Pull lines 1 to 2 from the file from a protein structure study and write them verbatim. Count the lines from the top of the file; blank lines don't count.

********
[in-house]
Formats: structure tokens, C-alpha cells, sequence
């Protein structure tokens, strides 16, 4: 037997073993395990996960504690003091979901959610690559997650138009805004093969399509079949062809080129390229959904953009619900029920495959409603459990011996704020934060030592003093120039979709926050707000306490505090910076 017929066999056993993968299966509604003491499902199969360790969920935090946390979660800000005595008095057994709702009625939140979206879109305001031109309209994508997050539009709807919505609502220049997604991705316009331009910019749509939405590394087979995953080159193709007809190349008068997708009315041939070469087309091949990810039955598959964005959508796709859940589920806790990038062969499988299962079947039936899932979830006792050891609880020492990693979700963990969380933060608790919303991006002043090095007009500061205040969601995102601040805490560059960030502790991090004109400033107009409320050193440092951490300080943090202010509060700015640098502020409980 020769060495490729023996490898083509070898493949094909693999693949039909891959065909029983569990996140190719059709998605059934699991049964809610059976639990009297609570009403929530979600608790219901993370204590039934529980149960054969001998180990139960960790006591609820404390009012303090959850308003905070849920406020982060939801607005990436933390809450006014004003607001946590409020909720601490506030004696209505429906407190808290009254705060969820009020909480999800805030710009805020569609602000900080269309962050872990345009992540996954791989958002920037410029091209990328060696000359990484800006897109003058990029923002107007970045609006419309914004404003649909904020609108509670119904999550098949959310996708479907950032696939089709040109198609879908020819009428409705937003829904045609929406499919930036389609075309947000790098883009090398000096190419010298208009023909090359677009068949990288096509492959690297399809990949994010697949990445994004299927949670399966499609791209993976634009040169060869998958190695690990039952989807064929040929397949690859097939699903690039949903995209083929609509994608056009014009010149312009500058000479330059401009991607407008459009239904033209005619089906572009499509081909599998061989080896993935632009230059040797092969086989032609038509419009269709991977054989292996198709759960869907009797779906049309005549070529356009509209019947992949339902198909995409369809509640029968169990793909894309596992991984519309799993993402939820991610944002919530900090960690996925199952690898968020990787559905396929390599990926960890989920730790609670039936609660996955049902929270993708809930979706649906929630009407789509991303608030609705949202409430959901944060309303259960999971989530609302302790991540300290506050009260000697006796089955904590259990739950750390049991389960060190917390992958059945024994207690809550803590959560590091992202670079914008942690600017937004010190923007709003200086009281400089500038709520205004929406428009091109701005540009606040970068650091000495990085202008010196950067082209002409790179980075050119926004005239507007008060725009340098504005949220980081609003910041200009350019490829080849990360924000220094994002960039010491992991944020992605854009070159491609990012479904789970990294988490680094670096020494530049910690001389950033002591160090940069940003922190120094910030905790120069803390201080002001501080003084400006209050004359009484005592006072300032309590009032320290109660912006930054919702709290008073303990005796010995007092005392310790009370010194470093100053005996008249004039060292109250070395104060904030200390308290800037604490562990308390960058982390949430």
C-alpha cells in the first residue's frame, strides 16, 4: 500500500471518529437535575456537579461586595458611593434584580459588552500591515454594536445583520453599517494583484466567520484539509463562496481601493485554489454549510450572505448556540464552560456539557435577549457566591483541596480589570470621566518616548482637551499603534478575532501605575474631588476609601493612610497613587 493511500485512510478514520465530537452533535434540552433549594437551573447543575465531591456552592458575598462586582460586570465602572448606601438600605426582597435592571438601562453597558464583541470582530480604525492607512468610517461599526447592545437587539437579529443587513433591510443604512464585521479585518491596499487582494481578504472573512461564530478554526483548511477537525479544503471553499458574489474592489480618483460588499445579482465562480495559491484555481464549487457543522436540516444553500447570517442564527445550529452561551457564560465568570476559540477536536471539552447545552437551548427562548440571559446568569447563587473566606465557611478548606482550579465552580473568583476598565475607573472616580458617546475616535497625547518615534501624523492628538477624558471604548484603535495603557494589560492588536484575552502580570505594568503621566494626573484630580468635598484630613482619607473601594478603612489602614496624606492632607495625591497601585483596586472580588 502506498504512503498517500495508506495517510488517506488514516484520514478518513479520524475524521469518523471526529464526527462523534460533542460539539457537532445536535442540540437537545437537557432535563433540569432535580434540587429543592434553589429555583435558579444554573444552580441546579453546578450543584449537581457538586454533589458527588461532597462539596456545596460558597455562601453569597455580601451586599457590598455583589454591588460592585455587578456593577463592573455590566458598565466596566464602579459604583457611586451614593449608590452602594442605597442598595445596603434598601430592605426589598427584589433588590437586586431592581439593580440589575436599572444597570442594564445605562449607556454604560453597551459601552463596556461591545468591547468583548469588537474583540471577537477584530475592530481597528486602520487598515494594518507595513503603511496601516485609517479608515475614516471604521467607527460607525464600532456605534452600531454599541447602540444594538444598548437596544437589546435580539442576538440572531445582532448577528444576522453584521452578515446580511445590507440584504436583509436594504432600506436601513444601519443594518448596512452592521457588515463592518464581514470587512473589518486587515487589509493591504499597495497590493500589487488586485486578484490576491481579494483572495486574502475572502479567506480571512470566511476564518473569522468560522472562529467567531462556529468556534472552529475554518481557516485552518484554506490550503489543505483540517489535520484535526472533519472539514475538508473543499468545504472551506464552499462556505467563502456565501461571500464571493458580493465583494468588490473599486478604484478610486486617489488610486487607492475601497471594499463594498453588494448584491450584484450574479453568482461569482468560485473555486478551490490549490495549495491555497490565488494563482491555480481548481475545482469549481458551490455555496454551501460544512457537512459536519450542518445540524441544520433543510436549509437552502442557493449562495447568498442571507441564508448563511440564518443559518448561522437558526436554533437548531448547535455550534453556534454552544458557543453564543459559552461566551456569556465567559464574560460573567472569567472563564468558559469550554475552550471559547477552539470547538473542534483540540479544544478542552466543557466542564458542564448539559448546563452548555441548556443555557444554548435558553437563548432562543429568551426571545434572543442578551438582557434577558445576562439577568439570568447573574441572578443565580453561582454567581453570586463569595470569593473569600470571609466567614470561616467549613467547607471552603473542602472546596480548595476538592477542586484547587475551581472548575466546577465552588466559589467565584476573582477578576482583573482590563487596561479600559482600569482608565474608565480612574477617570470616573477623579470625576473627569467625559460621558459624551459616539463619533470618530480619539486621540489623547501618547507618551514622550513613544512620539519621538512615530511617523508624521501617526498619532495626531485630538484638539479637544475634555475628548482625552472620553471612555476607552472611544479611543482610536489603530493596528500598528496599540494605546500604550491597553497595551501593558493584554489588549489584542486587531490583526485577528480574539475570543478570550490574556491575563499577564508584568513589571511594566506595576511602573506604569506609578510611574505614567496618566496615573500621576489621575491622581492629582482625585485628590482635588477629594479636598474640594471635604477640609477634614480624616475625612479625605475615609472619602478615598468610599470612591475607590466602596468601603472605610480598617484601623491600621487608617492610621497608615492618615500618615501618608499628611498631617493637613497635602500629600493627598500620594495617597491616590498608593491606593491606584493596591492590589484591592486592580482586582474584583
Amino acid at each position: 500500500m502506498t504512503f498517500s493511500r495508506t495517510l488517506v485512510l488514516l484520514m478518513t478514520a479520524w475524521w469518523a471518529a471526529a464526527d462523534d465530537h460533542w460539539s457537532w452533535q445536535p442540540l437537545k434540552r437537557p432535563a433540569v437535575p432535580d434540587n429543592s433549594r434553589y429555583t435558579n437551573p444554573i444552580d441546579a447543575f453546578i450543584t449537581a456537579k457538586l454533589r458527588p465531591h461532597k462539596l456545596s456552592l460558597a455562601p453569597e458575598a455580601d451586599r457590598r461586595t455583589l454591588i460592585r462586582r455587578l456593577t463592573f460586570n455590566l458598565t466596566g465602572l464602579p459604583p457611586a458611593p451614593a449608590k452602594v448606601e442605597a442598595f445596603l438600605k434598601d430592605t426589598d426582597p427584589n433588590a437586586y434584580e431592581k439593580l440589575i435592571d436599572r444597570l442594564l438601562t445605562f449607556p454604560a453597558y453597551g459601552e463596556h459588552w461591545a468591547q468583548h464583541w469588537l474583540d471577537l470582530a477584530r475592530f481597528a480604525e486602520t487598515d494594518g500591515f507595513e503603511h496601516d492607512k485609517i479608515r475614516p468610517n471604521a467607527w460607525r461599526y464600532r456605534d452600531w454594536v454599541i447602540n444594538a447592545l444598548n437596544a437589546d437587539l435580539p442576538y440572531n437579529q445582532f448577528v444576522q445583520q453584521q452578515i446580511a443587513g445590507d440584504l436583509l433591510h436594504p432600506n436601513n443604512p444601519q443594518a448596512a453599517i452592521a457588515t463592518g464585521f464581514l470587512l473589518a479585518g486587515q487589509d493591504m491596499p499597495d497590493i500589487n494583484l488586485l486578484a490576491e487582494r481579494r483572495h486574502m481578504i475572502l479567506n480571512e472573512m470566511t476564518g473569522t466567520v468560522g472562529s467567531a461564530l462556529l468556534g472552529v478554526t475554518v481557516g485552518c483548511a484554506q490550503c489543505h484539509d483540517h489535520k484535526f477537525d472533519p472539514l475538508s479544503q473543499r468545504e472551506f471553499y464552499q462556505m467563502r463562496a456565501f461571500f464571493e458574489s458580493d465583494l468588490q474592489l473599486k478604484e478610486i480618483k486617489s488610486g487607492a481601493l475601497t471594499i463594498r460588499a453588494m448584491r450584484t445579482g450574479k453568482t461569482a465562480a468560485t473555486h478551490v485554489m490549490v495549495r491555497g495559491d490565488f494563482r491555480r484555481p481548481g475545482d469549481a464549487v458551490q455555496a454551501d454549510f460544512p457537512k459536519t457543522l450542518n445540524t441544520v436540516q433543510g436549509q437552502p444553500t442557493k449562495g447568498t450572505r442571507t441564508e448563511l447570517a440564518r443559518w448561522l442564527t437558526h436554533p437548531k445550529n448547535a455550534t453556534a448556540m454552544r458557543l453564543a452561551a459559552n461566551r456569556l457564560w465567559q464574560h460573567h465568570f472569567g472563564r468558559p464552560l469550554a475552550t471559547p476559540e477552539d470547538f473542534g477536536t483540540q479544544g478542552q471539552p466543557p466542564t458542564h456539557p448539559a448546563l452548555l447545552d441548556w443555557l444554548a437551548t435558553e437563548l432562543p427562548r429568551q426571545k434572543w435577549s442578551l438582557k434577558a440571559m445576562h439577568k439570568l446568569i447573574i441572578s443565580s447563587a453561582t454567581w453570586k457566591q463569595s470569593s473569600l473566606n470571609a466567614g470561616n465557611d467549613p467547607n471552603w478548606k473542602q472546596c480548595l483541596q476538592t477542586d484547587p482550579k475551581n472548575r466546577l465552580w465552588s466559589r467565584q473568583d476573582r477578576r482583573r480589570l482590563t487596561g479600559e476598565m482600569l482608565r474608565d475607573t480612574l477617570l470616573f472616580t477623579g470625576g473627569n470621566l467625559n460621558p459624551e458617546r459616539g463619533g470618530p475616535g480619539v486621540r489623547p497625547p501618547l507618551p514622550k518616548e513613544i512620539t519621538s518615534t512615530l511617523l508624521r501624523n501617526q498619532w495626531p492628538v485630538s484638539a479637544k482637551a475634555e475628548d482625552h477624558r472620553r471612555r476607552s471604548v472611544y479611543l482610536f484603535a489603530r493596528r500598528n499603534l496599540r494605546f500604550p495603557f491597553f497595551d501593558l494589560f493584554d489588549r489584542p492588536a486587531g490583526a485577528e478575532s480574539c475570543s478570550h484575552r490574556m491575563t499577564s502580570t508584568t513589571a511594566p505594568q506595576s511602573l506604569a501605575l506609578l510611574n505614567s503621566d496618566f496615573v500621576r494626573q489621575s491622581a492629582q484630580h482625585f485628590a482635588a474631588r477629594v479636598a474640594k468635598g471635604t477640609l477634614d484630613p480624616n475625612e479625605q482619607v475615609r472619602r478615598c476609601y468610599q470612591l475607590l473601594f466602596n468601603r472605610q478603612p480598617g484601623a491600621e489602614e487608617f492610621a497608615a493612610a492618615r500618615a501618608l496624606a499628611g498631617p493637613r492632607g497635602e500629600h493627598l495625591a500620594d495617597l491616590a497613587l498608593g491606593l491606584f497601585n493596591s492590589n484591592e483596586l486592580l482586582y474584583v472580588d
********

[in-house]
Formats: structure tokens, C-alpha cells, sequence